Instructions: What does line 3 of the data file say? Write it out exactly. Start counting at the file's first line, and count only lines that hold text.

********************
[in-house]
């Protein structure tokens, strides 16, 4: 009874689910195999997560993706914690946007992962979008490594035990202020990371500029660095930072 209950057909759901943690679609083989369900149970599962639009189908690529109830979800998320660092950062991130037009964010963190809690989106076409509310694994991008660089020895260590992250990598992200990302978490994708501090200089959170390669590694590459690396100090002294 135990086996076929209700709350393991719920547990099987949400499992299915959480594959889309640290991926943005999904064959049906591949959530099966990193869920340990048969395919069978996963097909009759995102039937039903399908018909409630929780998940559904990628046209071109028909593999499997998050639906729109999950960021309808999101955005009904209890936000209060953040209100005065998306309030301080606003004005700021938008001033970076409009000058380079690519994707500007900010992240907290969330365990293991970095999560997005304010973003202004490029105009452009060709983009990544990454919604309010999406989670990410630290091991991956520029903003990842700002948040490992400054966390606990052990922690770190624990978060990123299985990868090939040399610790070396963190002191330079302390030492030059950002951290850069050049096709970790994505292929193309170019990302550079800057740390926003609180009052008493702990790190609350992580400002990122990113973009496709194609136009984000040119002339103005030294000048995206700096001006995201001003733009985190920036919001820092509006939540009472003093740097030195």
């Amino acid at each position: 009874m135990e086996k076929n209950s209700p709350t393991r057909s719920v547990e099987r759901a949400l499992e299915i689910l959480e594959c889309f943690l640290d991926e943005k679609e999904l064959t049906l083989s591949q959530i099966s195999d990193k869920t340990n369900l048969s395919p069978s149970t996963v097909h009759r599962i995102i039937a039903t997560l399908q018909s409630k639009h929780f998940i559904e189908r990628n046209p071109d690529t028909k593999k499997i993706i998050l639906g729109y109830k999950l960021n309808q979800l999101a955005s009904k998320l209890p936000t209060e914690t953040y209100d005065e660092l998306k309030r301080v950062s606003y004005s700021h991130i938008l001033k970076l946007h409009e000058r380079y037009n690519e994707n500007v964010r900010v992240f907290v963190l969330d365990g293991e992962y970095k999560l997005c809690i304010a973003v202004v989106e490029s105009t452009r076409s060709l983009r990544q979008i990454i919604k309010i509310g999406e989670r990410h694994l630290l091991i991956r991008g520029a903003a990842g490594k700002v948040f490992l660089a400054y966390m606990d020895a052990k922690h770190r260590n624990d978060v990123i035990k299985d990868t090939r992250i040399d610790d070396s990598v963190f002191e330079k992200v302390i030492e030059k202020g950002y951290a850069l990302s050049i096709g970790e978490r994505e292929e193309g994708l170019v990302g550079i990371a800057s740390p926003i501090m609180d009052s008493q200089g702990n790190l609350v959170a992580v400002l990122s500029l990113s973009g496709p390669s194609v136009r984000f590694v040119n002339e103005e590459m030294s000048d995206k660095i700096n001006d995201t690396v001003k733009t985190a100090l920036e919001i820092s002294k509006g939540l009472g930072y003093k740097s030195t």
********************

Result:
């Amino acid at each position: 009874m135990e086996k076929n209950s209700p709350t393991r057909s719920v547990e099987r759901a949400l499992e299915i689910l959480e594959c889309f943690l640290d991926e943005k679609e999904l064959t049906l083989s591949q959530i099966s195999d990193k869920t340990n369900l048969s395919p069978s149970t996963v097909h009759r599962i995102i039937a039903t997560l399908q018909s409630k639009h929780f998940i559904e189908r990628n046209p071109d690529t028909k593999k499997i993706i998050l639906g729109y109830k999950l960021n309808q979800l999101a955005s009904k998320l209890p936000t209060e914690t953040y209100d005065e660092l998306k309030r301080v950062s606003y004005s700021h991130i938008l001033k970076l946007h409009e000058r380079y037009n690519e994707n500007v964010r900010v992240f907290v963190l969330d365990g293991e992962y970095k999560l997005c809690i304010a973003v202004v989106e490029s105009t452009r076409s060709l983009r990544q979008i990454i919604k309010i509310g999406e989670r990410h694994l630290l091991i991956r991008g520029a903003a990842g490594k700002v948040f490992l660089a400054y966390m606990d020895a052990k922690h770190r260590n624990d978060v990123i035990k299985d990868t090939r992250i040399d610790d070396s990598v963190f002191e330079k992200v302390i030492e030059k202020g950002y951290a850069l990302s050049i096709g970790e978490r994505e292929e193309g994708l170019v990302g550079i990371a800057s740390p926003i501090m609180d009052s008493q200089g702990n790190l609350v959170a992580v400002l990122s500029l990113s973009g496709p390669s194609v136009r984000f590694v040119n002339e103005e590459m030294s000048d995206k660095i700096n001006d995201t690396v001003k733009t985190a100090l920036e919001i820092s002294k509006g939540l009472g930072y003093k740097s030195t």